Just yesterday (26th March), many Malaysians’ attentions were drawn to parliament as the proposed Anti-Fake News Bill 2018 was being tabled after it was approved by the cabinet last week. Among some of the bill’s proposed laws consider the following as offences that could land offenders in prison for up to 10 years:
- Knowingly creating, publishing, and distributing fake news
- Directly or indirectly providing financial assistance to facilitate the spread of fake news or to abet the offence
- Failing to take down the news after knowing or have reasonable grounds to believe the news in question fake news
- Failing to comply with court-ordered removal of fake news
According to the Malay Mail Online, lawyers have warned that the proposed Anti-Fake News Bill 2018, tabled in parliament yesterday (26th March), could criminalise and even kill satirical comedy.
Satire is defined as the use of humour, irony, or exaggeration to criticise individuals or ideas, particularly in the context of politics and topical issues.
Constitutional lawyer Lim Wei Jiet told the daily,
“This would surely kill satirical news — which is an important element in socio-political dialogue. Think about cartoonists, The Tapir Times, The Onion etc.”
“Artists and publishers use their creative license day in and day out — often via hyperbole and exaggeration — and I am afraid we would all err on the side of caution and be stultified to nothing.”
One worrying element about this proposed bill Lim pointed out is that it has potential to be abused, and could propagate censorship. The lawyer added,
“There is uncertainty & arbitrariness in the legislation. This is against established principles that criminal legislation must always be clear because we are dealing with the liberty of a subject here.”
“If indeed any information which deviates from government sources is deemed “fake news”, then it would send a chilling effect on our democratic freedoms & be a precursor to an Orwellian society.”
Surendra Ananth, a co-chair on the Bar Council’s constitutional law committee, concurred with Lim’s view on the bill, adding that since fake news is “not defined”, a section of the bill covering the creation, publication, and distribution of fake news could easily cover topics that are not news, like satirical work for example.
Fake news in this context is reportedly defined as “wholly or partly false news, information, data, reports, which are not limited to social media and can be written by any publication.” This bill also covers news outside Malaysia by Malaysians or foreigners, if the news in question is about Malaysia or affects a Malaysian.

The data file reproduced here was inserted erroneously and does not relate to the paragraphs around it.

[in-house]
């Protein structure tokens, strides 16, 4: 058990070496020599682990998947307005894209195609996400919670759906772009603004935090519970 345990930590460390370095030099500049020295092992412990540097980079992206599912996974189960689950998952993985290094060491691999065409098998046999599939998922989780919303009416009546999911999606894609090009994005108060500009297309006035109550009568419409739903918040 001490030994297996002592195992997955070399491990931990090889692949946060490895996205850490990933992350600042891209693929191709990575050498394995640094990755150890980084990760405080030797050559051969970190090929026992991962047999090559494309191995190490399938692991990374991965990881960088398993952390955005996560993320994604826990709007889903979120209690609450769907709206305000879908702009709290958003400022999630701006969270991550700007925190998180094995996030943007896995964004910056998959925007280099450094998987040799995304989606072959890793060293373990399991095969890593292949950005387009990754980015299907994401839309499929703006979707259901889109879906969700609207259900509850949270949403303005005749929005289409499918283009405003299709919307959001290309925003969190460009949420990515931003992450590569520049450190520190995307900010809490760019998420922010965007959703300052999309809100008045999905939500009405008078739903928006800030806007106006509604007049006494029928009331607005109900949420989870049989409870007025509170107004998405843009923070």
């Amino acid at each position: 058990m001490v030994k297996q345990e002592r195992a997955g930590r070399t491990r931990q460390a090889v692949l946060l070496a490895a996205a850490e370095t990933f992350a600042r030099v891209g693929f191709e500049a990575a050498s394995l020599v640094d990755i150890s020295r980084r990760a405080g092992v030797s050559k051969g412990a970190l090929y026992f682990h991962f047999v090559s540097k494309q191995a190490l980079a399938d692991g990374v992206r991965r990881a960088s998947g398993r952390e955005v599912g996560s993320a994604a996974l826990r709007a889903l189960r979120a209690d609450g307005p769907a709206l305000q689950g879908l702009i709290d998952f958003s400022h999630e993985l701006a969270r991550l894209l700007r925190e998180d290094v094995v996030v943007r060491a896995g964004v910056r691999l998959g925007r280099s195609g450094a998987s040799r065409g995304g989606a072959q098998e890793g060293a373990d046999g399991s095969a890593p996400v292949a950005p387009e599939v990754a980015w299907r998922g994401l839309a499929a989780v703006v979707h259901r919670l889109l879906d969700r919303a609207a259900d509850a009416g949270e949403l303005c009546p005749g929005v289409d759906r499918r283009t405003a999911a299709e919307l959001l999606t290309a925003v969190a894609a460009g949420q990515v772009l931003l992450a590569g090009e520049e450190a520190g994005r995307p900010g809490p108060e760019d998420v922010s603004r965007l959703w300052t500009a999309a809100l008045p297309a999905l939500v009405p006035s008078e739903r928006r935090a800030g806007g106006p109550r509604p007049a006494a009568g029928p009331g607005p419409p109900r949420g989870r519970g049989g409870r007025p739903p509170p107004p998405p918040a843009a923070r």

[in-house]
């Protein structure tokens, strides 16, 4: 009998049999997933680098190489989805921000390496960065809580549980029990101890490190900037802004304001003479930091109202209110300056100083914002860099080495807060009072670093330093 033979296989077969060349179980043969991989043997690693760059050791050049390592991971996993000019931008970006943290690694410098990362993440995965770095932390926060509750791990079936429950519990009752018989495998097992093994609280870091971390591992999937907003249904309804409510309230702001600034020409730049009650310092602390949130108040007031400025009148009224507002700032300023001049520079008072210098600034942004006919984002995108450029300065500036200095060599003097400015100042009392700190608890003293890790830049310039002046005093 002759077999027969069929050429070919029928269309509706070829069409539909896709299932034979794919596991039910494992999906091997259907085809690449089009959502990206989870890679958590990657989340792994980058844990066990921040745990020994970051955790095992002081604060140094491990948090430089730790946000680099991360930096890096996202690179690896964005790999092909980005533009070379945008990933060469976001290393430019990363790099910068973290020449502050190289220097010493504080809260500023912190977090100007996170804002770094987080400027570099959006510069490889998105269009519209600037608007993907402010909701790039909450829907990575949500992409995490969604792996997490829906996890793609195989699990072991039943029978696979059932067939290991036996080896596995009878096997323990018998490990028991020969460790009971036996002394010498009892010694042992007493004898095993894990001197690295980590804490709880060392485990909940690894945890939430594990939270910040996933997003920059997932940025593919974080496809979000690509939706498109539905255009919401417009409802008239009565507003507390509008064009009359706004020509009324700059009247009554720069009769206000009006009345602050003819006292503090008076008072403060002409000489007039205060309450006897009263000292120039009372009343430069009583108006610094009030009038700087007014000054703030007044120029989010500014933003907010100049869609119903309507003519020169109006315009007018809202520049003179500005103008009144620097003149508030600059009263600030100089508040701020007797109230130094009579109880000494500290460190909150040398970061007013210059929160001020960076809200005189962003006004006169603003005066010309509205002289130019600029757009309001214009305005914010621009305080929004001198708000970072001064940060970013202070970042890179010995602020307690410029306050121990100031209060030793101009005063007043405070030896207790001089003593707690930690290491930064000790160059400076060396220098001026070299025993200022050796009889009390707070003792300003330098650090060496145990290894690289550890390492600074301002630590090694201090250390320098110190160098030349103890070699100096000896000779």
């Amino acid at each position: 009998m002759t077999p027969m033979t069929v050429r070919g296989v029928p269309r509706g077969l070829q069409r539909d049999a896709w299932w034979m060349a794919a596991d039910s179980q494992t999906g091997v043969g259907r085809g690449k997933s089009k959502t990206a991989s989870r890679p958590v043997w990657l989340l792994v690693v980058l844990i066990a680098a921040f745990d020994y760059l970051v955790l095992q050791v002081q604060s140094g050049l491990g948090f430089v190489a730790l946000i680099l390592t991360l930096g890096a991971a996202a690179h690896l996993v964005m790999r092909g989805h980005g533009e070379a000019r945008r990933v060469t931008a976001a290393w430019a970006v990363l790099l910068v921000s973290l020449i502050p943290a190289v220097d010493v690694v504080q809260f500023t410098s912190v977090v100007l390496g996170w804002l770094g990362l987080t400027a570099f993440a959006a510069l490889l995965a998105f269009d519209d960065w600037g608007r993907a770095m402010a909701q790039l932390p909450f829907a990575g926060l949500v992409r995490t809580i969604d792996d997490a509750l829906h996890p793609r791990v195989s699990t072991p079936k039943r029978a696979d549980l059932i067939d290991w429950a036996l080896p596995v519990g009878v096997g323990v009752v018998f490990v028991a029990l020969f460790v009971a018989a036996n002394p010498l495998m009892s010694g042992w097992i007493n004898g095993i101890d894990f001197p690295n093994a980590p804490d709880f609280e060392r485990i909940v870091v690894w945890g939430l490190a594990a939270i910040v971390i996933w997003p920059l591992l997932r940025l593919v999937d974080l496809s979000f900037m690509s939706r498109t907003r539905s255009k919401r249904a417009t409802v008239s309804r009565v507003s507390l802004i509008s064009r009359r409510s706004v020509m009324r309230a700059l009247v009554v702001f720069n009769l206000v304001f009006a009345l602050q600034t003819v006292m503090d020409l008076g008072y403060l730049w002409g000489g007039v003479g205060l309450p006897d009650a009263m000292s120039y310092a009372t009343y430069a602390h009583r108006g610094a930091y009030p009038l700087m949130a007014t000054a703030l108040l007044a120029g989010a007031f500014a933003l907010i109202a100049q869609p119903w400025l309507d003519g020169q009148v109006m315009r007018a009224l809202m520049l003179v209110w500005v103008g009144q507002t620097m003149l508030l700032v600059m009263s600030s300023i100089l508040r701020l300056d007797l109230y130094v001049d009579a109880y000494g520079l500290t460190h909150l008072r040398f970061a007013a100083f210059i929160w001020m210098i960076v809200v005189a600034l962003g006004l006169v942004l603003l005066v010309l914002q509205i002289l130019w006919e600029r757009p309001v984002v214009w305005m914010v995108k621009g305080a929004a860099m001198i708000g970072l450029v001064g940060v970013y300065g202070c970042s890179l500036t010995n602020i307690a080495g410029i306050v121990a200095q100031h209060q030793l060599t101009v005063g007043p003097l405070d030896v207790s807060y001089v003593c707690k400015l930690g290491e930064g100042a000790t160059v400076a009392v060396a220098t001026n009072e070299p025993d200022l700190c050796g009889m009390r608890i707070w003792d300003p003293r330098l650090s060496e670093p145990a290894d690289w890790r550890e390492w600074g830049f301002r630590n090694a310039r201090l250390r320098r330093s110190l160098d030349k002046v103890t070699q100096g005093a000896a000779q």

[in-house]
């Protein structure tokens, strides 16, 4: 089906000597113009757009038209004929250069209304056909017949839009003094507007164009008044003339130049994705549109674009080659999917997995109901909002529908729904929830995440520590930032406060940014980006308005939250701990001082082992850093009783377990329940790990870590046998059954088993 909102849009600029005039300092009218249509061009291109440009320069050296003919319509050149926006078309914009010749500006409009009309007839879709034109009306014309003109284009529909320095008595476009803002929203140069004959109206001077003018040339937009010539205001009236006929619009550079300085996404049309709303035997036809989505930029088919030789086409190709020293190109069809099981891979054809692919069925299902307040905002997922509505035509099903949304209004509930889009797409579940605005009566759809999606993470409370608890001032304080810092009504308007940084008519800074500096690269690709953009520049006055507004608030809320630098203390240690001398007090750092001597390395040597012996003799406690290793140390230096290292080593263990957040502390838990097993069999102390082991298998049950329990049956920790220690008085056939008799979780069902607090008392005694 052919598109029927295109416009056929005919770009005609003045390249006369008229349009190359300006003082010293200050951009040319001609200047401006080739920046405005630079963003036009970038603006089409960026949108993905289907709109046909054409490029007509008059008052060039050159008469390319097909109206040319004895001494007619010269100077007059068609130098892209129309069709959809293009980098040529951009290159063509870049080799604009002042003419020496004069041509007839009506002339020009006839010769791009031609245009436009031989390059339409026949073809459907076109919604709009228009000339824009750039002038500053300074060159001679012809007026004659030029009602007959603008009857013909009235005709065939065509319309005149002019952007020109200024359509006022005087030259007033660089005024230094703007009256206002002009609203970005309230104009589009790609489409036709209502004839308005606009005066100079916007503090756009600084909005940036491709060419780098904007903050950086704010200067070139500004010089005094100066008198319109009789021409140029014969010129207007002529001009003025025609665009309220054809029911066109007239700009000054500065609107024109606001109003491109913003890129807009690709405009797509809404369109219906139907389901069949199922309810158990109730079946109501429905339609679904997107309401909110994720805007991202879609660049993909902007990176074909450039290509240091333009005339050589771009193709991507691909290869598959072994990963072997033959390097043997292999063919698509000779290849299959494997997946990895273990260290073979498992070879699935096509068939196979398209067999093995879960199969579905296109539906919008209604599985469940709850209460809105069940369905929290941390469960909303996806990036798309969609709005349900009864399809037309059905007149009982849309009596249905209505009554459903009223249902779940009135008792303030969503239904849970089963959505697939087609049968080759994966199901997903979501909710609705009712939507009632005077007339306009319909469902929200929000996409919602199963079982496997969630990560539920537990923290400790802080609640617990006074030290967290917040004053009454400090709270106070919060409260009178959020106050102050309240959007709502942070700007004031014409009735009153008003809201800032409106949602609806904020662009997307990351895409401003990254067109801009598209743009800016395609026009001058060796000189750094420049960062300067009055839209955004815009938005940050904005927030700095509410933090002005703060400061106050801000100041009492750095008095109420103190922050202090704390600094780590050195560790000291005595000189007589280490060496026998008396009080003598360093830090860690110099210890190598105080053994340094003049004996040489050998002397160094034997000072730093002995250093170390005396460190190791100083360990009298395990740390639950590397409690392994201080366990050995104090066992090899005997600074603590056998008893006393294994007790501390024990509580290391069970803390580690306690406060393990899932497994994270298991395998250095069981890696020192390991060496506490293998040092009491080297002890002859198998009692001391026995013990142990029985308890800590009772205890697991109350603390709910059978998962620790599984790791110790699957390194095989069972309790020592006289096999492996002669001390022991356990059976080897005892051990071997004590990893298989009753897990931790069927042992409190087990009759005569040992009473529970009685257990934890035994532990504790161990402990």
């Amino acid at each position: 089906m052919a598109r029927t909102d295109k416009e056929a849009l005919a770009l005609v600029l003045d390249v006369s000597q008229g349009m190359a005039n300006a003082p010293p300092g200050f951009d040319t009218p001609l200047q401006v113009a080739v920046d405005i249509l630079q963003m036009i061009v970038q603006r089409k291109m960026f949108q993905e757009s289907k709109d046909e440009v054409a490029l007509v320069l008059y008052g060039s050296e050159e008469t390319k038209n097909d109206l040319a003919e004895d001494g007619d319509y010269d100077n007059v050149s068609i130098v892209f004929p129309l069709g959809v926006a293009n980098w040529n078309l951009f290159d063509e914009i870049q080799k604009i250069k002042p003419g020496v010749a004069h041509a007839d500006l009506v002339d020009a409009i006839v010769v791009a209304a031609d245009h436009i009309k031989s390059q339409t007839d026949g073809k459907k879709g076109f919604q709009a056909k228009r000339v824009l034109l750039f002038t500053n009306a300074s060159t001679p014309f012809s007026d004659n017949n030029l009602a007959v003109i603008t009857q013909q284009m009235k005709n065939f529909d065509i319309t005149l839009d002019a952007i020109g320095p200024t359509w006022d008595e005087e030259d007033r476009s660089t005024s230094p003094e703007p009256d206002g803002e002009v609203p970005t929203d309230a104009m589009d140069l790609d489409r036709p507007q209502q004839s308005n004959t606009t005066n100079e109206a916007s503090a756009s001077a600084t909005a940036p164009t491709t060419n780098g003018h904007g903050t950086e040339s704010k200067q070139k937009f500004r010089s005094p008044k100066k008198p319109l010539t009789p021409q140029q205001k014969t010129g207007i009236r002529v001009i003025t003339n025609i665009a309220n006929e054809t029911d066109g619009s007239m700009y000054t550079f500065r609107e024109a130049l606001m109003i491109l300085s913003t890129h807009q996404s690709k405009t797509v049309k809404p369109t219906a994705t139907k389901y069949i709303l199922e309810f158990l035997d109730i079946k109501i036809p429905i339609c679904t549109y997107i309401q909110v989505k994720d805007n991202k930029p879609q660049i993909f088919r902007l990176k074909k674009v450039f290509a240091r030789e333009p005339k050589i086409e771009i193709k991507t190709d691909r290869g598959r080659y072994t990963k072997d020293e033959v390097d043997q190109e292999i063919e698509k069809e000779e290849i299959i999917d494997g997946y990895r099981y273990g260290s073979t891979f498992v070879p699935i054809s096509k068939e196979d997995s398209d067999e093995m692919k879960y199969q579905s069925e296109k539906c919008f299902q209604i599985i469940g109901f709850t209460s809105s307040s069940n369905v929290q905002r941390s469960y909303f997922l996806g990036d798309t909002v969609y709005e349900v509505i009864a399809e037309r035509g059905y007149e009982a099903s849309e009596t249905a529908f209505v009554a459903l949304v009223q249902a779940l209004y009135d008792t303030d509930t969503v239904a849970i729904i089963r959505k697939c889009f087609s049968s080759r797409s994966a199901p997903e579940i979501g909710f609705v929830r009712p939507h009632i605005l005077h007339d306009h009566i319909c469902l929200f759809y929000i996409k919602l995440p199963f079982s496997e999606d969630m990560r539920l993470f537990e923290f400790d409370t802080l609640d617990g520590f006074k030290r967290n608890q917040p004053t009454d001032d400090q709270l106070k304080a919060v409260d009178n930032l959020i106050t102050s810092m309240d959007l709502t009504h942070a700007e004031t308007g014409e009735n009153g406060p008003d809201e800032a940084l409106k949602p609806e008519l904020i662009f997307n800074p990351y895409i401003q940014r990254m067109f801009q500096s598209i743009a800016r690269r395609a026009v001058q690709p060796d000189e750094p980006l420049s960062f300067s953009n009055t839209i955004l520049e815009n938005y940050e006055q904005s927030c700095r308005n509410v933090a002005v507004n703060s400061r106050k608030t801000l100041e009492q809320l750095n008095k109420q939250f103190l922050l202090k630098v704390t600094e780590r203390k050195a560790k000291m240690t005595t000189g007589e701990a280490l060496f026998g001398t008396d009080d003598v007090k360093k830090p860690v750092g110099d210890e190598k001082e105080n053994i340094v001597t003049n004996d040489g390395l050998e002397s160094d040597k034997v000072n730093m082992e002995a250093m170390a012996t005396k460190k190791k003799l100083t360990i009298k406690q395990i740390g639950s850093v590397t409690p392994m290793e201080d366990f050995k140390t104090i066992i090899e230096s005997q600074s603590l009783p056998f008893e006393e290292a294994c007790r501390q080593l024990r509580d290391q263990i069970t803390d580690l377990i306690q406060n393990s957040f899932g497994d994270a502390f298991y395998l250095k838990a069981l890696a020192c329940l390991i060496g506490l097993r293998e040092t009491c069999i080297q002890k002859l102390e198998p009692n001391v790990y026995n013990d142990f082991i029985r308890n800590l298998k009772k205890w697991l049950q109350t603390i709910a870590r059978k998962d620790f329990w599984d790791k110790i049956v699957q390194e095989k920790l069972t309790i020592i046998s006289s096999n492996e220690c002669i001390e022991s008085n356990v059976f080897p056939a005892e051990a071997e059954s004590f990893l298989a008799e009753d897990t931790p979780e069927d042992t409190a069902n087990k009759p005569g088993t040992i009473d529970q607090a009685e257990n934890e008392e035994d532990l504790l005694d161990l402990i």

In light of this bill, Amnesty International‘s Director of Southeast Asia and the Pacific has spoken out. Excerpts from his statement reads,
“The vague and broad definition of ‘fake news’, combined with severe punishments and arbitrary arrest powers for police, shows that this is nothing but a blatant attempt to shield the government from peaceful criticism.”
“With both Singapore and the Philippines considering their own ‘fake news’ legislation, we call on all countries in the region to refrain from following this dangerous trend.”
Meanwhile, Minister in the Prime Minister’s Department, Datuk Seri Azalina Othman Said, said the proposed bill can effectively manage increasingly complex offences that have arised from rapidly developing technology – offences that currently aren’t really being addressed by current laws. She told the New Straits Times,
“We have to understand that although there are relevant laws, but until today, the rapid and complex development of communications technology means the problem still cannot be managed effectively.”
“What more, these laws, such as the Penal Code, Printing Presses and Publications Act 1984, and Communications and Multimedia Act 1998, were drafted during or before the 1990s, and could not address the nature of increasingly complex offences in line with rapid technological progress.”
“The government has decided to allow a neutral and fair party, which is the courts, to decide, which is by due process of law. The courts will have the power to rule on the disposal of any publication deemed to contain fake news,” she added.
What is your take on this proposed bill? Let us know in the comments below!
Also read: Here’s How Malaysians Can Spot Fake News and Avoid Sharing Them